From navigating the ocean to navigating sales processes, Jennifer Laurie’s path into sales ops makes for good reading! After six years of working on boats, Jennifer embarked on a career in sales ops and now has her feet firmly on the ground in her role as Revenue Operations Solutions Manager at Vidyard. Working as a sales ops leader at a rapidly growing company like Vidyard, Jennifer knows her stuff when it comes to implementing new processes, sussing out new technology, and managing change.
Rory Brown (RB): Could you tell me a bit about who Jennifer Laurie is and how you got into sales ops?
Jennifer Laurie (JL): Before I got into sales operations, my background had nothing really to do with sales and finance. At school I studied criminal justice and public policy, and I was originally planning to be a police officer, but I realised that that was not what I wanted to do. So, after university I ended up travelling and working on boats for about six years. Upon returning home to look for work, I found that working at sea does not get you very far on land! I went back to school for HR, and got my start as a temp in HR, and then finance, and IT, all at the same company, and with their help I was able to get into the job market.
I had never heard of sales operations; I didn’t even know what it was. But as soon as I started doing it about 9 years ago, I found that I really liked it. My career started off at a company that built hardware as well as software, so I was mostly order processing and doing logistics for customers. Then I started doing forecasting for materials and revenue, and I became like a go-to QA tester. I think that’s why now in my role I mostly do processes, and I basically figure out a way to make our organisational strategies real. It’s about figuring out how to give the customer the best experience and how to align ourselves internally to deliver that experience to them.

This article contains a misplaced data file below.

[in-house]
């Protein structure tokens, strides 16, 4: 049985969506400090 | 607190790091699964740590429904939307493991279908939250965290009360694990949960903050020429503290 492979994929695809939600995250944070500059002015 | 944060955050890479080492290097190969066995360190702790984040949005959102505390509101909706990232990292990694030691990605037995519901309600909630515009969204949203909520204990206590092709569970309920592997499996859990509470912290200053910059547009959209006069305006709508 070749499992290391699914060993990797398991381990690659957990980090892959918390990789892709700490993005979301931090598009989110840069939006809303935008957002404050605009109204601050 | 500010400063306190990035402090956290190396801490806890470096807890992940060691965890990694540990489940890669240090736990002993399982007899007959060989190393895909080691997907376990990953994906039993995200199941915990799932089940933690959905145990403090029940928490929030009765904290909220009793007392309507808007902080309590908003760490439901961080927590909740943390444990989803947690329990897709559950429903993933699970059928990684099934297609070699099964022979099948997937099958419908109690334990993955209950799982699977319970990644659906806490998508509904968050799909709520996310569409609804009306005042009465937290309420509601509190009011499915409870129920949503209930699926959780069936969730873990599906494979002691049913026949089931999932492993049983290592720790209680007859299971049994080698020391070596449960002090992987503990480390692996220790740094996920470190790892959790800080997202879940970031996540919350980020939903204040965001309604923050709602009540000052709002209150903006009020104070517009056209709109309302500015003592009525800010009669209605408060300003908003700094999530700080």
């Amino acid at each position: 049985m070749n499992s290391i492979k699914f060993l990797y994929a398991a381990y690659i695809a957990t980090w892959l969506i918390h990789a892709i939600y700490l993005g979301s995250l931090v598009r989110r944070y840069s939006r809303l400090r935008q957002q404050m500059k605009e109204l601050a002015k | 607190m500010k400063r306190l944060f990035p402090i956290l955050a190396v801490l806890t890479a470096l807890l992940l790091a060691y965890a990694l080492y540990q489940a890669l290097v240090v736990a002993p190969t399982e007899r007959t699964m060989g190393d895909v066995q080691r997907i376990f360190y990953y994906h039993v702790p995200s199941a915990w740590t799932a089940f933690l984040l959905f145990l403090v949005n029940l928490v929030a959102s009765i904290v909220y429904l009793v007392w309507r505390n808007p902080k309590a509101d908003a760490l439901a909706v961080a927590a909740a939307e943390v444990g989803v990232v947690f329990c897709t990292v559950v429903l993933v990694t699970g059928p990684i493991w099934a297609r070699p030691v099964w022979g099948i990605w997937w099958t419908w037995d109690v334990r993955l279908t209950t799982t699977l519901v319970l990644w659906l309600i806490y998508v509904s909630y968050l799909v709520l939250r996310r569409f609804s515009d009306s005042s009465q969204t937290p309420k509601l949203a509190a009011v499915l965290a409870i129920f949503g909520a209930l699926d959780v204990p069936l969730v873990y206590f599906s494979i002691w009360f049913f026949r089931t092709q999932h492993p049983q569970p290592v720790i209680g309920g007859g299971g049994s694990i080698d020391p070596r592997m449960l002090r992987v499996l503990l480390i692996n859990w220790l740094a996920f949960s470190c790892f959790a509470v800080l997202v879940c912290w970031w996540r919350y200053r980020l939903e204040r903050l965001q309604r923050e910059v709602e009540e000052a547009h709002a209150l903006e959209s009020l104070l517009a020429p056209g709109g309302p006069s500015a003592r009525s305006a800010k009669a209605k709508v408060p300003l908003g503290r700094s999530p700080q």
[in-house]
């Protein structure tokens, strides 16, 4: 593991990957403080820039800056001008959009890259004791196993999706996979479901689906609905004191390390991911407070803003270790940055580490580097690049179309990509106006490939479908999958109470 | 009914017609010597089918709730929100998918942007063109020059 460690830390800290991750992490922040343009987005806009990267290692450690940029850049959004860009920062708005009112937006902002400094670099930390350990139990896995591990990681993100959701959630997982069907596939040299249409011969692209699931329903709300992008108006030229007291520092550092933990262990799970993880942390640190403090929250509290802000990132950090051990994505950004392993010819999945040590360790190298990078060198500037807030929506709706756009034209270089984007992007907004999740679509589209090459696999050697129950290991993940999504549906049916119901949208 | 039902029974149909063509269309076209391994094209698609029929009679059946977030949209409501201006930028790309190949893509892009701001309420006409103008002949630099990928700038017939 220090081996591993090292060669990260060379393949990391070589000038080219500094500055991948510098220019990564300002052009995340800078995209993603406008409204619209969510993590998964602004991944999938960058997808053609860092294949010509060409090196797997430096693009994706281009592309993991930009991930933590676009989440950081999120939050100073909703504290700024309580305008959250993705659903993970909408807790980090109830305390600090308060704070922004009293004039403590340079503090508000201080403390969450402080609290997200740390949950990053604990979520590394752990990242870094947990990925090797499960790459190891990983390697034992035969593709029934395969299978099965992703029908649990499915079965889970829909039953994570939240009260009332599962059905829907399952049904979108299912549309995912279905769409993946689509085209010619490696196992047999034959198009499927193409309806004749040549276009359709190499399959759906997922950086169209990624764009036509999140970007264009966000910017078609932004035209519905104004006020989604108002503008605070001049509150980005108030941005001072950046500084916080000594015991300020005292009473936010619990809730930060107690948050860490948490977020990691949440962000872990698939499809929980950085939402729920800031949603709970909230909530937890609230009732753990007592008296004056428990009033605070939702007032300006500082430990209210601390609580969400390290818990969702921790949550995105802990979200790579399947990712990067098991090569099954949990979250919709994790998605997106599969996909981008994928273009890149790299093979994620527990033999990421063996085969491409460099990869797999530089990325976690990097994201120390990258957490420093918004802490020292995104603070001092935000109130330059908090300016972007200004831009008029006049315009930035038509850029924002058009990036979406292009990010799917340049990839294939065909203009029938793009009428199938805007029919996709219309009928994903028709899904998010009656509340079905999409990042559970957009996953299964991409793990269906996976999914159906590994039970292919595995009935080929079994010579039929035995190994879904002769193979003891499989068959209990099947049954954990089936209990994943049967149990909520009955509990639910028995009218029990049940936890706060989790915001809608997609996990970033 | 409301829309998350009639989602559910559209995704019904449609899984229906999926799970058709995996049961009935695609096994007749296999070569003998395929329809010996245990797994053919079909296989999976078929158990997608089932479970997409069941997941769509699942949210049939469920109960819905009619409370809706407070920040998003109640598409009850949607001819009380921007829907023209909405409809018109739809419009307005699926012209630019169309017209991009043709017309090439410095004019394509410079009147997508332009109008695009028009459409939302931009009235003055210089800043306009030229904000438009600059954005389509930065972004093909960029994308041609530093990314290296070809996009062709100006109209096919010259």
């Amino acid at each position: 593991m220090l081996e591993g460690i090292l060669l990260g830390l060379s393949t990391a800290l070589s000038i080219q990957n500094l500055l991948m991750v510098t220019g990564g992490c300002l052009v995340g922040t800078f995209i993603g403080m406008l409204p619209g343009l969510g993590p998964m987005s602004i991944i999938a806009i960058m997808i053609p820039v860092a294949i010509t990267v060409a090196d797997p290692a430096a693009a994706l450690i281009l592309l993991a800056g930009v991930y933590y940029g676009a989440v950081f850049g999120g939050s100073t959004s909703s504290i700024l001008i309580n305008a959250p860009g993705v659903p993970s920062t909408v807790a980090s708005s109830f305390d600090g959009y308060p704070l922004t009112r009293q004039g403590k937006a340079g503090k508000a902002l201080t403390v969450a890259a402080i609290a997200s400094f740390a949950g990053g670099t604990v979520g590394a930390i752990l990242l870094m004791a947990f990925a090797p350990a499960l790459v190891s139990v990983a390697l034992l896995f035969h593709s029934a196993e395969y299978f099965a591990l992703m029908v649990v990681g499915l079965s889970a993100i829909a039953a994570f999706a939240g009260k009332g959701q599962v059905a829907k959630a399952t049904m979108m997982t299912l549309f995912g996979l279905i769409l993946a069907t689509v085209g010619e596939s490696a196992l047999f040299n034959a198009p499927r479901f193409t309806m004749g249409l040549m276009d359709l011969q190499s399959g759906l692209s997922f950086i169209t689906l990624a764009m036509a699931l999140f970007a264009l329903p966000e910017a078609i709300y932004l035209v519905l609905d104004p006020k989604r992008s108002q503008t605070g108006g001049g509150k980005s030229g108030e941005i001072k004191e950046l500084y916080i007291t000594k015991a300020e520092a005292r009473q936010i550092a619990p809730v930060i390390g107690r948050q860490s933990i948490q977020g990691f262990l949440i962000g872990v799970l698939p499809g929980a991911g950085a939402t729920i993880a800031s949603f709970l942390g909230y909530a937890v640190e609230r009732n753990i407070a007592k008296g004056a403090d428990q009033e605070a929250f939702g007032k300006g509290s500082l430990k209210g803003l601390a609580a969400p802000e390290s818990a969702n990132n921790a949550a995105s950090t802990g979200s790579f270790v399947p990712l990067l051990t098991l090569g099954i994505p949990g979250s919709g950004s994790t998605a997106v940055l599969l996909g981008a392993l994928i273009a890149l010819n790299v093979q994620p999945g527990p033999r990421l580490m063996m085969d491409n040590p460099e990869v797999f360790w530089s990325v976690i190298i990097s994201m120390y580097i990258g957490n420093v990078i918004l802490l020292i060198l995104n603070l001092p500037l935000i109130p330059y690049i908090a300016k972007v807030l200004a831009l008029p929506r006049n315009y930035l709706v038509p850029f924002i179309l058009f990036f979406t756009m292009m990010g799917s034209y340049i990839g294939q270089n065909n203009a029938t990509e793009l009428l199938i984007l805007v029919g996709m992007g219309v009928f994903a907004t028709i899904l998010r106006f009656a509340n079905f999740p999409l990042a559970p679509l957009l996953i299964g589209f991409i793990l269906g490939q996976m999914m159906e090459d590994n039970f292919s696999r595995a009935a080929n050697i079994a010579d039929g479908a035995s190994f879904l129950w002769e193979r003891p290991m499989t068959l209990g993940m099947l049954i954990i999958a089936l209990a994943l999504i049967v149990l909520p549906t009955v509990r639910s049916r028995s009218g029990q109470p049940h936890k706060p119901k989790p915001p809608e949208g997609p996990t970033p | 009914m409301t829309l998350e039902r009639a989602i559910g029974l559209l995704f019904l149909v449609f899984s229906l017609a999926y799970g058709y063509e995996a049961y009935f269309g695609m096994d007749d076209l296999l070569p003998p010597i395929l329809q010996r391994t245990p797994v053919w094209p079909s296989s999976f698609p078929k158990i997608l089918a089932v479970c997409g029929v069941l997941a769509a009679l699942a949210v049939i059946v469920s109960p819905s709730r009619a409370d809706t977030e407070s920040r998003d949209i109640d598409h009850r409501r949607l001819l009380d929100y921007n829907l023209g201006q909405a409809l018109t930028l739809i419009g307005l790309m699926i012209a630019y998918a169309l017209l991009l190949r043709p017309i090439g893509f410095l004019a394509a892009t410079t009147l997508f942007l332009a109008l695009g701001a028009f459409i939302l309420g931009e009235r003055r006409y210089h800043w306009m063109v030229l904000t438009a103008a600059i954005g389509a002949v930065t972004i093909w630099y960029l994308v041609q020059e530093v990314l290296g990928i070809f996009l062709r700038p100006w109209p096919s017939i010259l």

RB: Brilliant, and I believe you have been at Vidyard for 3 years now? Has it changed a lot in that time?
JL: It’s changed in a lot of ways. Logistically, we have doubled in size and moved offices. We’ve also changed a lot in how we collect and use data. When I joined, we were doing all our sales orders in Word. We weren’t able see what people bought or have confidence in the details in Salesforce, so we were very reliant on our finance team for insights – which was just three people at the time, and that wasn’t a scalable solution. Since then, we have rolled out CPQ and started tracking our renewals with a one year rolling date. So, when an opportunity closes, a new one is created, and there is visibility on everything they have bought. This includes what their dates are, what’s renewing, and much more. We have a lot more information available to us now, and everyone can see everything at one time – instead of just two or three people having access to the information and handing it out on a static excel sheet.
RB: Great. It sounds to me like a lot of new processes involve new technology or the adaption of technology. Let’s say you come out of a meeting and there’s a new strategy, for example, you mentioned a partner play or a channel play.
How do you approach steps that you go through in terms of getting this down into process which people will follow and give you the information that you need?
JL: I always keep the end goal in mind and focus on figuring out the right way to get there. I then work backwards, looking at what steps we need to get there and seeing if we can leverage an existing solution, whether we need to purchase a new one, or if it’s a matter of people change management. I find that so long as I’m keeping the user experience, whether its internal or external, in mind it generally works out – you have some hiccups, but I try to keep it grounded as much as possible.